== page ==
Matt is Vice President of Information Security Risk Management and Business Information Security Officer at Thomson Reuters. He has just started his second project as a Pilotlighter.
What is your greatest professional achievement?
I think it would have to be moving jobs mid-way through my career. Having worked in financial risk roles for nearly 20 years I transitioned into a role in information security whilst working at Morgan Stanley. Cyber as a topic has always interested me and when the opportunity came up I knew I had to embrace it. The last 10 years have been very exciting and challenging. Cyber is an area that is constantly evolving and is now one of the largest operational risks that firms face. Taking on something totally new felt like a brave step, but one I am so pleased I made. Being bold and brave really does pay off.
What does success mean to you?
Success to me is having a goal with a plan for how to achieve it, implementing that plan and finally realising the goal. This is how I approach business, and is, for example, how I approach the implementation and automation of business processes that drive efficiency and risk reduction. I’ve also approached more personal projects in this way too, for example, in the way my friends and I trained to complete the Three Peaks Challenge to raise money for Great Ormond Street Hospital.
Who’s most influenced you in your career and why?
The previous chairman of Morgan Stanley, John Mack. I learnt a lot about strong leadership and the importance of the customer from him.
Why did you become a Pilotlighter?
The opportunity came up for Thomson Reuters to sponsor a place for me on the Pilotlight Programme. I wanted to give back and help the charity sector using my corporate experience, so it was the perfect fit.
What keeps you working with us?
The Pilotlight team, my fellow Pilotlighters and the charity CEOs I’ve worked with. Strong collaboration and innovative ideas make the time valuable and rewarding.
Tell us one thing you’ve learnt through working with us.
It’s amazing how much you can achieve with very little funding if you have passion and drive. The work the charity CEOs I’ve met do has been eye-opening.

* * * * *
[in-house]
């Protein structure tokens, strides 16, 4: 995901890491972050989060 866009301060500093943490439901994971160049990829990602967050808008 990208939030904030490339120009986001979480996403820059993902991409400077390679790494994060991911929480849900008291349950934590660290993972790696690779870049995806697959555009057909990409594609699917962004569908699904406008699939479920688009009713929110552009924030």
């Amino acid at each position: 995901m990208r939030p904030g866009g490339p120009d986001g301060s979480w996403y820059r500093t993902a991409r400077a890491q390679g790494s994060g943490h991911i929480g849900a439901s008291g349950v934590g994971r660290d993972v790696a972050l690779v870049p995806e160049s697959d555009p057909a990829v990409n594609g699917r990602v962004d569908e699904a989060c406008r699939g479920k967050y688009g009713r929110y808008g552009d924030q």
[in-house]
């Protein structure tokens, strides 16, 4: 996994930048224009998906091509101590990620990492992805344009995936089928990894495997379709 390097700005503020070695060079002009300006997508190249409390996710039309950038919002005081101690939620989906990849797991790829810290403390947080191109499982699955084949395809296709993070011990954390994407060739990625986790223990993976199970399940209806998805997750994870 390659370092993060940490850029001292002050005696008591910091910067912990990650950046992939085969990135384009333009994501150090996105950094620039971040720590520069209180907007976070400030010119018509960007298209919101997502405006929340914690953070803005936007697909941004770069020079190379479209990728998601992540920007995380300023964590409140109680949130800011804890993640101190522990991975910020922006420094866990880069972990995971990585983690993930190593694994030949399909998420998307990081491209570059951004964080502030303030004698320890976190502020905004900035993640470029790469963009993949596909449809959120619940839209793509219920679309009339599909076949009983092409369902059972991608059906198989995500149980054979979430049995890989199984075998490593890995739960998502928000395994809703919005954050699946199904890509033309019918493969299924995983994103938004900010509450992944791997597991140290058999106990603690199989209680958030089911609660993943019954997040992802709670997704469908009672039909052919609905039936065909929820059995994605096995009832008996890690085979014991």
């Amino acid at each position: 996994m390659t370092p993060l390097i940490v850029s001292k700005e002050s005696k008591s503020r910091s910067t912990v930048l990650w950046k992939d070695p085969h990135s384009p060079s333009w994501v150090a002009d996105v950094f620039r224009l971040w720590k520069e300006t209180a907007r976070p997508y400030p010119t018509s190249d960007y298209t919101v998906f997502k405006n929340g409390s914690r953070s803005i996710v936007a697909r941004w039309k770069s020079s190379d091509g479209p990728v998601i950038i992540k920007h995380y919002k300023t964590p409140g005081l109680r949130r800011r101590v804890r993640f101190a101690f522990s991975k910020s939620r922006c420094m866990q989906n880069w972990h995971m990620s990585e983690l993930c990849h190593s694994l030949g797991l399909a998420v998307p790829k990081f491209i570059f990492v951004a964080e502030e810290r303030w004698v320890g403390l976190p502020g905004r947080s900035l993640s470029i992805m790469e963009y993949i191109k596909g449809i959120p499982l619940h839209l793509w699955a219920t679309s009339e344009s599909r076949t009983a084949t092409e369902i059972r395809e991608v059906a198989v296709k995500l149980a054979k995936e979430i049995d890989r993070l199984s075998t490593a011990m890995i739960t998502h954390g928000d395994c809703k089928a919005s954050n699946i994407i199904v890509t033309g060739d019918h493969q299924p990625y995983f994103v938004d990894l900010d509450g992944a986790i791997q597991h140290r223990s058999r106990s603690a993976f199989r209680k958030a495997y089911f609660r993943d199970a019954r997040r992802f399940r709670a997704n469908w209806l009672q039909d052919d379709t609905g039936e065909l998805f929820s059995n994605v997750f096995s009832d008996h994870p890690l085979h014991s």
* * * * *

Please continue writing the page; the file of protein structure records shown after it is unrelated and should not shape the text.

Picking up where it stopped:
Please give an example of an occasion where you’ve applied this learning to your business career or professional work?
In a project meeting we worked through how to create a marketing brochure to attract corporate partners to the charity. It was very relevant to me at the time, as I was working on a product marketing project. I brought my learning back to the office.
What’s been your biggest challenge?
Really understanding what makes the biggest difference to a charity. My perceptions changed throughout the beginning of the project.
What’s been your biggest surprise?
The passion and commitment of charity CEOs to ensure the value of every pound spent is maximised.
Has working with charities inspired you in any way?
Yes. I’ve found it both inspiring and rewarding and am now looking forward to seeing how my new project with TASC develops.
Has being a Pilotlighter influenced you in any other area of your life?
I enjoy giving back and the challenge and opportunity of helping others. Being a Pilotlighter has inspired me to get involved in raising money to help another charity that is close to my heart.
Describe the Pilotlight Effect.
It’s enjoyable and rewarding. Everyone should do it!
What is your superpower, and how are you deploying it to help the charity you’re working with?
I’m not sure I have a particular superpower... however it’s been surprising how general business knowledge is readily transferrable to help a charity transform the way it operates.
What one question would you ask the next Pilotlighter (who does a profile)?
Do you feel the charities you’ve worked with through Pilotlight have maximised the opportunity, and were open to change?